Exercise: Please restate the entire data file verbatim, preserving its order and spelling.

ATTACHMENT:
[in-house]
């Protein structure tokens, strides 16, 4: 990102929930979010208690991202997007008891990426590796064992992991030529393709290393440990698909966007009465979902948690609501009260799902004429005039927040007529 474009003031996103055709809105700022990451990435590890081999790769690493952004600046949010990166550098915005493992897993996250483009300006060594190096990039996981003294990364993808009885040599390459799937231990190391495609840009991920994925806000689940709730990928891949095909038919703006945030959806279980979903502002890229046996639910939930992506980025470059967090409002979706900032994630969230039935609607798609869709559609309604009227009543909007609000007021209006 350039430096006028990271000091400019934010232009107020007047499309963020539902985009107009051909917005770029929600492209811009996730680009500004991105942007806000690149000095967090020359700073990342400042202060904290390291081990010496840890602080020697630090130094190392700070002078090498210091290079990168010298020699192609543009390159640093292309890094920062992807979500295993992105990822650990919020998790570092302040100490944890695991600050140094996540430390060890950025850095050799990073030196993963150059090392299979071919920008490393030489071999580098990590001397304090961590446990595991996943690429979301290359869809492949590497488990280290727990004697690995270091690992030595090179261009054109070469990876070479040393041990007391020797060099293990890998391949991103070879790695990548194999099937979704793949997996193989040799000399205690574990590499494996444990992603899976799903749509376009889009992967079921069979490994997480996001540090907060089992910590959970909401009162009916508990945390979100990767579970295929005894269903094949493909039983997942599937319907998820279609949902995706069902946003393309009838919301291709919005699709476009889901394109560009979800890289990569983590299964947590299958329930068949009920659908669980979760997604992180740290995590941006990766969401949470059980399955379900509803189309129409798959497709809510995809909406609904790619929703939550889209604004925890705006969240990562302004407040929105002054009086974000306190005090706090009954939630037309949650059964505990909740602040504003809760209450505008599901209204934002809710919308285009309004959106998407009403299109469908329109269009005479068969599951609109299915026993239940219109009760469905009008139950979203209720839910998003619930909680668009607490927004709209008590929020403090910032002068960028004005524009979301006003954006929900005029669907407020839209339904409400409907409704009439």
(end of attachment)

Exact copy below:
[in-house]
């Protein structure tokens, strides 16, 4: 990102929930979010208690991202997007008891990426590796064992992991030529393709290393440990698909966007009465979902948690609501009260799902004429005039927040007529 474009003031996103055709809105700022990451990435590890081999790769690493952004600046949010990166550098915005493992897993996250483009300006060594190096990039996981003294990364993808009885040599390459799937231990190391495609840009991920994925806000689940709730990928891949095909038919703006945030959806279980979903502002890229046996639910939930992506980025470059967090409002979706900032994630969230039935609607798609869709559609309604009227009543909007609000007021209006 350039430096006028990271000091400019934010232009107020007047499309963020539902985009107009051909917005770029929600492209811009996730680009500004991105942007806000690149000095967090020359700073990342400042202060904290390291081990010496840890602080020697630090130094190392700070002078090498210091290079990168010298020699192609543009390159640093292309890094920062992807979500295993992105990822650990919020998790570092302040100490944890695991600050140094996540430390060890950025850095050799990073030196993963150059090392299979071919920008490393030489071999580098990590001397304090961590446990595991996943690429979301290359869809492949590497488990280290727990004697690995270091690992030595090179261009054109070469990876070479040393041990007391020797060099293990890998391949991103070879790695990548194999099937979704793949997996193989040799000399205690574990590499494996444990992603899976799903749509376009889009992967079921069979490994997480996001540090907060089992910590959970909401009162009916508990945390979100990767579970295929005894269903094949493909039983997942599937319907998820279609949902995706069902946003393309009838919301291709919005699709476009889901394109560009979800890289990569983590299964947590299958329930068949009920659908669980979760997604992180740290995590941006990766969401949470059980399955379900509803189309129409798959497709809510995809909406609904790619929703939550889209604004925890705006969240990562302004407040929105002054009086974000306190005090706090009954939630037309949650059964505990909740602040504003809760209450505008599901209204934002809710919308285009309004959106998407009403299109469908329109269009005479068969599951609109299915026993239940219109009760469905009008139950979203209720839910998003619930909680668009607490927004709209008590929020403090910032002068960028004005524009979301006003954006929900005029669907407020839209339904409400409907409704009439």